The "get what you pay for" myth

Jan 23

Written by:
1/23/2013 3:55 PM  RssIcon

I've never cared for the phrase, "You get what you pay for."  It's overly simplistic, and often used as a cheap, backhanded insult to those who cannot afford, I presume, whatever is most expensive - which is perhaps rather foolish anyway.  Being expensive has never meant being "the best" by default.  That's not to say that things that are expensive or bad, but the real question is this, "Is what I am getting worth paying more?"  Now, in my case, I believe there are some things you just don't skimp on: Tires and brakes happen to be two of them.  I figure if my car doesn't move forward due to the engine, that doesn't necessarily put me in danger (in most cases), but being unable to control or stop the vehicle - particularly at high speeds - can be quite life-threatening, and tires are the only thing between me and the road, and brakes are the best way to stop quickly, short of running into an immovable object.

In the world of astronomy, this manifests itself in the respect of, "Oh, you bought a cheap telescope - well, you get what you pay for."  Except this isn't always true, and in some cases, the telescope tube (meaning the optical system of lenses and/or mirrors) is perhaps decent if not quite good.  But there is this "great equalizer" among telescopes - well, possibly two of them.

Tripods, in particular, and by extension, their mounts.

Of course, that's not to suggest that there aren't cheap telescopes, and cheap tripods and mounts.  Retailers and manufacturers, knowing that some people are solely focused on price, will not care - or more likely, know - that a cheap, wobbly tripod and poorly designed mount are the worst possible things to do to an adequate telescope.  What they do know is people have budgets, and rather than work to help them understand why a more expensive - or different - telescope may be better, they shoot for a price point.  Under $100.  Under $200.  Under $250.

So, regrettably, since the tubes and optics are generally (though not universally) adequate, the pennies in manufacturing are shaved off the tripod and mount (and sometimes eyepieces and finderscopes too, but those two items are for another blog post someday).

I understand the idea of price points.  I do.  I get that some people only look at the total price, and not necessarily the cost of owning something that is of a certain price ("cost" meaning they may pay more over time to get the same quality as if they had purchased "better" in the first place).  This goes back to the "tires and brakes" argument I made above: Those are thing things between you and the ground.  For comparison purposes, we could say the tripod is like tires, and the mount is like brakes - if you skimp on either one, you may be able to move, but the question is, can you control what you are doing, and can you stop when you want?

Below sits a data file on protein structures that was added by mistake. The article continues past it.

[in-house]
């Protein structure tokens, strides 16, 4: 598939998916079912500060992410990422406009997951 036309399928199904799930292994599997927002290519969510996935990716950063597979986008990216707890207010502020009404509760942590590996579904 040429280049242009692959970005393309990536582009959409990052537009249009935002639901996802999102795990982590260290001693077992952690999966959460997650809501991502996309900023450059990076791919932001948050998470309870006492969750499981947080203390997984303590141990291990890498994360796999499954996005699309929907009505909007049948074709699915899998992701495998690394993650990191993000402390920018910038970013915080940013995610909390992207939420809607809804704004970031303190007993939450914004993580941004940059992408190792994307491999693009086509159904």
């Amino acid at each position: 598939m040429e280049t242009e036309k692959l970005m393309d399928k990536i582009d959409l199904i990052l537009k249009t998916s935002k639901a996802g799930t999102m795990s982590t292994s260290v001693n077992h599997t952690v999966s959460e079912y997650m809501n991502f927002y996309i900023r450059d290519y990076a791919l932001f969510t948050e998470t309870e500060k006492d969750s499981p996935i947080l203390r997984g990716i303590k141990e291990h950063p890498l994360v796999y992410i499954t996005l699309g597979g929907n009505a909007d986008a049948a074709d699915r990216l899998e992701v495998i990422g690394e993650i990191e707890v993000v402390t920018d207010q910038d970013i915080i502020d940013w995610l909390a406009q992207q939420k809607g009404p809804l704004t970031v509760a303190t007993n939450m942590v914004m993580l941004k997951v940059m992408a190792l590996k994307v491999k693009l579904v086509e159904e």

Actually, as I think about that, it's a pretty good analogy.

See, I've made almost every single tripod I've ever used consistently for the telescopes I have and own.  And I have owned many over the years - at this point I'm guessing somewhere north of 40 telescopes of various types and sizes.  My very first "real" telescope, a 50mm f/10 Meade refractor, actually had an adequate tripod for that scope, though the scope didn't weigh much either, and the mount... well, it pretty much sucked.  So I had decent tires, but bad brakes.

When I went to purchase my first "real/serious" telescope, an 8" Celestron SCT, I couldn't afford the retail tripods.  Being handy, I built my own out of wood, hardware, and plumbing pipe.  It worked pretty darn well for many years.  Later, I built a folding / adjustable height tripod, a fixed-height pier, a fixed height/foldable tripod/pier, a fixed height tripod with an alt-az mount for some small refractors, several pipe mounts, and lately, a couple more fixed height/folding piers.  

Why?  Well, I know they work.  They are solid.  They don't tip over (well, not easily anyway).  And I will be sharing the plans for them here at "Eyes on the Sky."  Why did I build them?  Most retail ones - truly good ones, that is - are expensive.  That's not to say these ones aren't good.  They are.  The key is stability and ease of motion - not to mention stopping when you want them too (again, a lot like tires and brakes).

But in no way would these be considered "skimping."  In fact, in building a few of them, I'm sure I've spent less then even one retail tripod.  Oh sure, they don't necessarily look fancy.  But I've never cared how my tripod looks in the dark - because I'm looking through the eyepiece at deep sky objects or planets or something else celestial.  Who cares what it looks like, if it works.  And here's the other thing: These are not difficult to build.  They're pretty simple designs - yet strong.  And not high-priced.

So, it flips the "You get what you pay for" on it's head: Low-cost, sturdy, good tripods and mounts that are effective.  

I'll be sharing those here soon.  Check the DIY Improvements link for more info on some of the ones I've already built, and if you see this after early/mid-2013, there should be links to the tripods / mounts to which I am referring here.

Don't believe in "You get what you pay for."  Because "frugal" is not synonymous with "cheap."

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The Nightlight

This blog includes what to see in the night and daytime skies, thoughts on telescopes, binoculars, and other astronomy observing accessories and equipment, plus my own occasional notes on objects I've seen and observed. Oh, and the random theater or other "my take on life" post. In other words, there is always something interesting. Check it out.